The utility of climate change models (and indeed all politically correct ‘woke’ models of today) as with any religious system, lies not on their ability to accurately predict the future, but in the construction of a public world-view that controls a moral framework that dictates the actions of the masses and sanctifies the actions of a few.

    They are all very very bad science, but they are very very clever and very very good examples of ‘headology’ = getting people to believe in stuff that affects their behaviour to the extent you can enslave their minds.

    And for those of a Christian persuasion, whilst I would say that at the core, Christianity is no different to any other ‘headology’ – it is a far far wiser and more benign belief system, than the ‘woke’ politics of the Left.

    *the reasoning behind that is off topic and long.

    • Too little attention is paid to both the Old and New Testaments, not necessarily from a spiritual perspective but from a societal basis. We appreciate the Founders of the U.S. for the humanitarian aspects of the Declaration of Independence and the Constitution. We should also revere the authors of the Bible for the foundational principles of how to live together in a just and respectful society.

  24. Didn’t some say with 6 parameters you can make an elephant fly? Where is John Galt?

  25. The problem I have with the precautionary principle (I think someone implies above) is it assumes there is nothing to be lost. But what if we have it wrong, doesn’t that mean we don’t know what’s really going on, we have failed to understand long range weather putting our forecasting of dangerous droughts, floods, storms etc back decades and our climate forecasts way out all meaning we are potentially in an even more dangerous situation. And unnecessary actions have weakened us too much to cope and we didn’t prevent an extinction; other actions would have been more effective for the environment. As a hypothetical situation what if it’s about many indirect solar factors influencing stratosphere, jetstreams, oceans, influencing indirectly weather hence eventually climate and temperature and it’s nothing to do with CO2 or temperatures. So by looking at CO2 and temperatures we completely miss what’s going on, and CO2 has little impact and indirect solar changes weather patterns with disastrous impacts and eventually, indirectly temperature changes.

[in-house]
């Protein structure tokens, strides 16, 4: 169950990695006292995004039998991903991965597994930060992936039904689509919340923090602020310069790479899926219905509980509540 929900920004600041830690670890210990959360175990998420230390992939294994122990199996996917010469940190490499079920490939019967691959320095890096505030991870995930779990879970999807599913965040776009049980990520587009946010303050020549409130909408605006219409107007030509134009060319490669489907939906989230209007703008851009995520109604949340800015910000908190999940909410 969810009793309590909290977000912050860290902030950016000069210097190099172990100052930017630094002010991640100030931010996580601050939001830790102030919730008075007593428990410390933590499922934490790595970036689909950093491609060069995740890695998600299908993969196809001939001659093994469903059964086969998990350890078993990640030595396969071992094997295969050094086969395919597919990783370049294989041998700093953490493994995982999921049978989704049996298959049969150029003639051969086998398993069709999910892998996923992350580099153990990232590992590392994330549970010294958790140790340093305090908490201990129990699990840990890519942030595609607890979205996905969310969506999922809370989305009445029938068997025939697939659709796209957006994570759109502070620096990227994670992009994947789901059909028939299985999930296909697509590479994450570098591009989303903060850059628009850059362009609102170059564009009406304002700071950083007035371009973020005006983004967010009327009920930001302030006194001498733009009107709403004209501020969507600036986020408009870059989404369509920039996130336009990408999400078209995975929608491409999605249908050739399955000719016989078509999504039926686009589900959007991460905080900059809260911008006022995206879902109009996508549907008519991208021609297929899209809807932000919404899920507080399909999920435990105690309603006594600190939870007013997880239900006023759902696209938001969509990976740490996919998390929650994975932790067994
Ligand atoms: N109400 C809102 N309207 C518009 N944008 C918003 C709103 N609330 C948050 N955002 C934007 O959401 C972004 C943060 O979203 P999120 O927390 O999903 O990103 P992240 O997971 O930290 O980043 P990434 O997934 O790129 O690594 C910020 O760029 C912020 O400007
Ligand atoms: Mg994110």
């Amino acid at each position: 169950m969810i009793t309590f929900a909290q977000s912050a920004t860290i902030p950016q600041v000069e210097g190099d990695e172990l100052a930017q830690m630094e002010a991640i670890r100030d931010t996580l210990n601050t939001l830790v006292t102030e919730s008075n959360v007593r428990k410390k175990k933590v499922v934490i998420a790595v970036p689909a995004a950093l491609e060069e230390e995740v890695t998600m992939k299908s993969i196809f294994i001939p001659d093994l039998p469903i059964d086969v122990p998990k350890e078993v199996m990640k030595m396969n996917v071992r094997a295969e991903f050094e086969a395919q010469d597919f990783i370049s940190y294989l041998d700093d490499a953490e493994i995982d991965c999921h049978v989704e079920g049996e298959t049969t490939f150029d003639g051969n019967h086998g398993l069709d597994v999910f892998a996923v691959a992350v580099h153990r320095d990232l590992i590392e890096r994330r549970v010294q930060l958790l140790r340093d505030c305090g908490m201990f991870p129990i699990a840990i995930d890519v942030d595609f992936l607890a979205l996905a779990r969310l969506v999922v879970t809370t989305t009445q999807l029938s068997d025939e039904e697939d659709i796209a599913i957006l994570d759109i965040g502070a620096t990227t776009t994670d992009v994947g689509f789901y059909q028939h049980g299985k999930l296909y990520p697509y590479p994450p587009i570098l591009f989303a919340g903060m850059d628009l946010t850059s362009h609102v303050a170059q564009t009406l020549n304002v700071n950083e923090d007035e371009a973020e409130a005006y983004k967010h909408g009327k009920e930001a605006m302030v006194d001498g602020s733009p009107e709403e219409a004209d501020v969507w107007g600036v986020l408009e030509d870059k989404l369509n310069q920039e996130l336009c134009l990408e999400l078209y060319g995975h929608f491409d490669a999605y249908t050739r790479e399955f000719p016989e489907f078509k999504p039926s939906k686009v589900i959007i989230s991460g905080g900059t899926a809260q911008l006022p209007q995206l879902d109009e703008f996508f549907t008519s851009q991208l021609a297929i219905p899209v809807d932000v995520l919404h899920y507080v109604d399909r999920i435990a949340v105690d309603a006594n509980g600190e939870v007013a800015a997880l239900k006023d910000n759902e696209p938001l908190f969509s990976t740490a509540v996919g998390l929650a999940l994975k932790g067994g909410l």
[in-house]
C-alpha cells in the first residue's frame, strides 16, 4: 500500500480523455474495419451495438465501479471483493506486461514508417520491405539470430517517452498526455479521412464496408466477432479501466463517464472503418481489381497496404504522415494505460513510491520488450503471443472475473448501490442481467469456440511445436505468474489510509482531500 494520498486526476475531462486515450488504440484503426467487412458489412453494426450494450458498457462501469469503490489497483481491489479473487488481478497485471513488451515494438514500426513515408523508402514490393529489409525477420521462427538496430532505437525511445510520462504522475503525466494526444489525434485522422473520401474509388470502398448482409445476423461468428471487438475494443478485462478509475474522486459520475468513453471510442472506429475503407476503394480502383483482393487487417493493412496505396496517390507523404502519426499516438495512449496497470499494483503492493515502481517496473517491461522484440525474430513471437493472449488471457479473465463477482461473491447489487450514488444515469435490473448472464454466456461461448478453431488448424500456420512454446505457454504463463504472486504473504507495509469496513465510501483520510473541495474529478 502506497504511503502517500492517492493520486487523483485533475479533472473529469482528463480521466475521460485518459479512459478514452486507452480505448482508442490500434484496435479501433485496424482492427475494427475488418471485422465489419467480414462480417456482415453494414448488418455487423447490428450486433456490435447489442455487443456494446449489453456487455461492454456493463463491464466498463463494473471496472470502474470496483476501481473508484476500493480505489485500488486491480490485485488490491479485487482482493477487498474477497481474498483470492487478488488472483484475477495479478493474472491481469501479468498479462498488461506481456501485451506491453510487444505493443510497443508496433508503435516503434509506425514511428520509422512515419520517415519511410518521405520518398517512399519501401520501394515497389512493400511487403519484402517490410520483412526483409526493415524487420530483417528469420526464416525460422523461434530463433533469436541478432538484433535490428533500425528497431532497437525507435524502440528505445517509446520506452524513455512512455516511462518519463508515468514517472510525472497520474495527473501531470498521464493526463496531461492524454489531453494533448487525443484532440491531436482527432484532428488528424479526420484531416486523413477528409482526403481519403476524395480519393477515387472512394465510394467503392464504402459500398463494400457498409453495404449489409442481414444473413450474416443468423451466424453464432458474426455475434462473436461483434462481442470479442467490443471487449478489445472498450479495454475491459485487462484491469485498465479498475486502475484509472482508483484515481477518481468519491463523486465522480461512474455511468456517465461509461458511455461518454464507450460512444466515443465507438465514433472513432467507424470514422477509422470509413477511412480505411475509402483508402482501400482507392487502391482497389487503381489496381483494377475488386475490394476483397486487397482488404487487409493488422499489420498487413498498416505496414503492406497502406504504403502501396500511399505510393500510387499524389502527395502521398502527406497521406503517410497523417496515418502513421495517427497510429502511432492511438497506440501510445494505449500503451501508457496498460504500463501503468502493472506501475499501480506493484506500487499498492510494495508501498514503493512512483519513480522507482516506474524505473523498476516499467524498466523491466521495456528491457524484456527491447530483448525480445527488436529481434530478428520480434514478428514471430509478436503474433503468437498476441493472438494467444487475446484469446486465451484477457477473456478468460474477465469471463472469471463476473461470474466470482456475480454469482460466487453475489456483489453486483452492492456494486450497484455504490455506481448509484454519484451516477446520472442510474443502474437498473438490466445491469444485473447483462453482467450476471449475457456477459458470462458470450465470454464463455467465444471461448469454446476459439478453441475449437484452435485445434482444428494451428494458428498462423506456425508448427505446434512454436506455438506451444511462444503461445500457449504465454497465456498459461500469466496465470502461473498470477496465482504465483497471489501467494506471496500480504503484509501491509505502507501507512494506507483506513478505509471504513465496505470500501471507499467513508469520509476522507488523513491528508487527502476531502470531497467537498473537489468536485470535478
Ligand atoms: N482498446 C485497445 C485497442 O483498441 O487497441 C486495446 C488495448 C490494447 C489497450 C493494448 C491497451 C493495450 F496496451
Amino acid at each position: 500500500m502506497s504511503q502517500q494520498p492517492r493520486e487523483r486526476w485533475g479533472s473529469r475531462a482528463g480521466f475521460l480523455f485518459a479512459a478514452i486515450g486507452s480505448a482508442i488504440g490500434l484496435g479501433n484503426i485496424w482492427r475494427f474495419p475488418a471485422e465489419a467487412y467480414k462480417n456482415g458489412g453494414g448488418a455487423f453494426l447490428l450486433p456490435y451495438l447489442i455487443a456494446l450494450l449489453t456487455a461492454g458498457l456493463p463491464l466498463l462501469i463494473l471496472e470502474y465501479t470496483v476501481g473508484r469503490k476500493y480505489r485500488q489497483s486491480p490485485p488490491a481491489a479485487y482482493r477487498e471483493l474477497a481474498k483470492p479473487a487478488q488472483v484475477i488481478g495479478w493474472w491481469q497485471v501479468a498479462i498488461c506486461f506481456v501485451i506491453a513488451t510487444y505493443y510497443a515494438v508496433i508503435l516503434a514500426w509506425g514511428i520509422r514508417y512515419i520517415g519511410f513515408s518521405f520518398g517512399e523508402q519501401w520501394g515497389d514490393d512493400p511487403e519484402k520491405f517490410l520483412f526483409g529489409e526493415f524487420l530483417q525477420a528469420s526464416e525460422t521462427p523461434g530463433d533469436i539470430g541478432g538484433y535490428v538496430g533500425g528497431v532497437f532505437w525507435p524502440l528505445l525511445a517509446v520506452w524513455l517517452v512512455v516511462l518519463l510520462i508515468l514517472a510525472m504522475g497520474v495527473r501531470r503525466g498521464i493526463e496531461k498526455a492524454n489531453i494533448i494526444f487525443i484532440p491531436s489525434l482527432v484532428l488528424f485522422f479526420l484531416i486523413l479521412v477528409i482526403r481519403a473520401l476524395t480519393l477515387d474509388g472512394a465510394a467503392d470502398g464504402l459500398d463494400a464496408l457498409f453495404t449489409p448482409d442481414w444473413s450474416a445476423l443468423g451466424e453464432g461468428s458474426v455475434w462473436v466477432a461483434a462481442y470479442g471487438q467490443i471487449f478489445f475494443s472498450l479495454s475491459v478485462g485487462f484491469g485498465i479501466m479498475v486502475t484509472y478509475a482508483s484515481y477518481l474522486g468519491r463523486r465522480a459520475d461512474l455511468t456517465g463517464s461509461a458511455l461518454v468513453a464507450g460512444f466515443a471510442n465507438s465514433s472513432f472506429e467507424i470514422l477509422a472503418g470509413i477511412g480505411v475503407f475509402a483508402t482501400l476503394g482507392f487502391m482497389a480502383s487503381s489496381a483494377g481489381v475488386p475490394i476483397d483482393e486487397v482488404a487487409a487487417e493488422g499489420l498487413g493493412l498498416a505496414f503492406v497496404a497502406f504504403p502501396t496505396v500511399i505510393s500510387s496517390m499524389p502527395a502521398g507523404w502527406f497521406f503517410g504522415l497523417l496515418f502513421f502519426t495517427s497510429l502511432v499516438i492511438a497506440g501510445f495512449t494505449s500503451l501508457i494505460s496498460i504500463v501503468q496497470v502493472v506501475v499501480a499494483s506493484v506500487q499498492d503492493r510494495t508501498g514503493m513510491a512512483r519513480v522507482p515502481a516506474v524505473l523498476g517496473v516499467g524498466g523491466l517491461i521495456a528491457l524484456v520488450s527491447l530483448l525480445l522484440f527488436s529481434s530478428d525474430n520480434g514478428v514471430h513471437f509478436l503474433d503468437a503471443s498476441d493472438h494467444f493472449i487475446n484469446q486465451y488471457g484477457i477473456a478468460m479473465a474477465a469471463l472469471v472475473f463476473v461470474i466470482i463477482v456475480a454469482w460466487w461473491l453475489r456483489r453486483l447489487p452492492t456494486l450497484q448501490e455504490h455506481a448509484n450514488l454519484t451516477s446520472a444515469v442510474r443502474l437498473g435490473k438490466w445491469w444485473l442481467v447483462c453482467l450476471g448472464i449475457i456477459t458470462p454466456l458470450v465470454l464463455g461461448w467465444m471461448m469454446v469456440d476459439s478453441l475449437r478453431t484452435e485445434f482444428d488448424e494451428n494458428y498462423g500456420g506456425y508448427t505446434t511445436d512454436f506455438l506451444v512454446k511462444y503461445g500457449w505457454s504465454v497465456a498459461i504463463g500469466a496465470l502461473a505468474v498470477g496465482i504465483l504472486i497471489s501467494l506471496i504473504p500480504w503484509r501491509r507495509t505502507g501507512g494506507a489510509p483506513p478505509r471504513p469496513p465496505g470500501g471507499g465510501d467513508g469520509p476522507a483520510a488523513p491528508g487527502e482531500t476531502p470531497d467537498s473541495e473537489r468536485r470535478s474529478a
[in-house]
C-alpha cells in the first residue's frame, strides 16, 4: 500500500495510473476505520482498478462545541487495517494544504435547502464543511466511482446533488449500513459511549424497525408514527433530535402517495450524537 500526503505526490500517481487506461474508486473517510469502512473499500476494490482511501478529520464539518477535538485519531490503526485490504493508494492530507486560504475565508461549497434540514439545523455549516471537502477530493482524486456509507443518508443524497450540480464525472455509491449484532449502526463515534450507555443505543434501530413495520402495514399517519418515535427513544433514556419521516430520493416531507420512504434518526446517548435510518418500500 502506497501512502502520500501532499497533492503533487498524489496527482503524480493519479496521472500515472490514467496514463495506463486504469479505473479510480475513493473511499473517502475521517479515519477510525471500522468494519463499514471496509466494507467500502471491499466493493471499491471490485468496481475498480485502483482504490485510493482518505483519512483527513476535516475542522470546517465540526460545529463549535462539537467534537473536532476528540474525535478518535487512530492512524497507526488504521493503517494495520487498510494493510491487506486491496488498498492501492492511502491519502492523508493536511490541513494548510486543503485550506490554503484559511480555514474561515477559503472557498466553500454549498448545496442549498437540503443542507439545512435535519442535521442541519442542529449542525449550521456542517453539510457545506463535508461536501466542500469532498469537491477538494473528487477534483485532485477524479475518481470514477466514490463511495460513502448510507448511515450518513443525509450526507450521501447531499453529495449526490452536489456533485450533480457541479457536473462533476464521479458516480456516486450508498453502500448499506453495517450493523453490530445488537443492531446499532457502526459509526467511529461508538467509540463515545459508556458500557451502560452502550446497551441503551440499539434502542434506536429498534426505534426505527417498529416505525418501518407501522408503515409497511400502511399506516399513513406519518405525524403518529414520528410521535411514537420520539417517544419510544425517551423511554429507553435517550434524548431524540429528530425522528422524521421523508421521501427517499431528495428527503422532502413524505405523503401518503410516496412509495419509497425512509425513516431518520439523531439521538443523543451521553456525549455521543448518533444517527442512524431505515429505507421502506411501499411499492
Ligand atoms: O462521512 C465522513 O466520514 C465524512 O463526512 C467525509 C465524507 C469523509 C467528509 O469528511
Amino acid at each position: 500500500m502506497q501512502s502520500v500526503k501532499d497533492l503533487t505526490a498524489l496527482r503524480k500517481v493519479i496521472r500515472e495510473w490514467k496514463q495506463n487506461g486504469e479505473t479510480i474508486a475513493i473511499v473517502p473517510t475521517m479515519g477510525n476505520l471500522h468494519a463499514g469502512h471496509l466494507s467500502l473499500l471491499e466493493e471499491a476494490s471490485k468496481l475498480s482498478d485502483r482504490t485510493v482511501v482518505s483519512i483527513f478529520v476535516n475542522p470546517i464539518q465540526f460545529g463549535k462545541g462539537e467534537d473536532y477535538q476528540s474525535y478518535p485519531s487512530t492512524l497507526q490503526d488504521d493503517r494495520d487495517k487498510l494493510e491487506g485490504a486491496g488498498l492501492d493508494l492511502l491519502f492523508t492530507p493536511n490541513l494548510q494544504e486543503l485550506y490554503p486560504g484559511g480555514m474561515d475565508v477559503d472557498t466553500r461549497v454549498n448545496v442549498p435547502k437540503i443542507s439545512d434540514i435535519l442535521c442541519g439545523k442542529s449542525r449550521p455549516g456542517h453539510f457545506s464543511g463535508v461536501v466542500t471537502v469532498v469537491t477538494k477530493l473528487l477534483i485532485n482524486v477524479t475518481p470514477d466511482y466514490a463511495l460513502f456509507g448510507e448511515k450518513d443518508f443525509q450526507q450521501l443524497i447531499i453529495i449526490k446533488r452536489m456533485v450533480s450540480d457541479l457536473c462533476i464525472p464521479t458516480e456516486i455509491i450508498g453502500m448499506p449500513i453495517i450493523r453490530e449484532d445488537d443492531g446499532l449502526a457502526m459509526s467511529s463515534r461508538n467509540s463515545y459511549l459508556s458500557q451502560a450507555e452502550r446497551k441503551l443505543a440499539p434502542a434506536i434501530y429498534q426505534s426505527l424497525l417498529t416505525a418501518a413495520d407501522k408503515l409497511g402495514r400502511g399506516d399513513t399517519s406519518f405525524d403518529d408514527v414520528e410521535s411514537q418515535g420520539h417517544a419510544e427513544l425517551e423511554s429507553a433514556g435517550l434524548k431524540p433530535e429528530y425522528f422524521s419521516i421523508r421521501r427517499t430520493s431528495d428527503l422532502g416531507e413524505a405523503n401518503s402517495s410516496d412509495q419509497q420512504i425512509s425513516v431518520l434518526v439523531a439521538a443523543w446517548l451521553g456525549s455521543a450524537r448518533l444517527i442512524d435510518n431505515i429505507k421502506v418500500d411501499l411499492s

26. I too don’t understand the confidence in models if not only did they not forecast the pause (well, I can accept they may have failed to forecast it if something changed they could not be expected to forecast) but to then take many years to explain it, when the relevant measurements from all the sensors around the world, in space etc were presumably coming in every day and could be put straight into the model doesn’t make sense to me how we can be so confident in the models. I must be missing something.

    Regards models failing due to it being a very difficult task: I confess I don’t know nearly enough, but what about the option of models failing because the wrong approach is used?

    For example; doesn’t focusing on temperatures and averages miss far too much of the thermodynamics. I presume we put sensitivities in (e.g. to CO2) which I do not understand why we do that or think in terms of drivers or sensitivities; i.e. it is what it is but it isn’t; sensitivities irrelevant; isn’t it too complex to simplify that way? It seems to me that kind of approach leaves you dangerously open to assumptions.

    Aren’t temperatures heavily influenced by weather? Isn’t weather heavily influenced by jet streams and stratospheric factors? Or have I got that wrong? How well do we understand what influences stratosphere and jetstreams and incorporate that in models?

  27. “The tweaked model likely is a new incorrect model that coincidentally produced a match with the data.”

    No, not really a coincidence; the model was repeatedly tweaked to produce the desired result.
    A “coincidence” suggests a random concurrence of events or outcomes.
    The tweaking of the model was a purposeful and intentional to produce a desired outcome.
    That is not coincidence.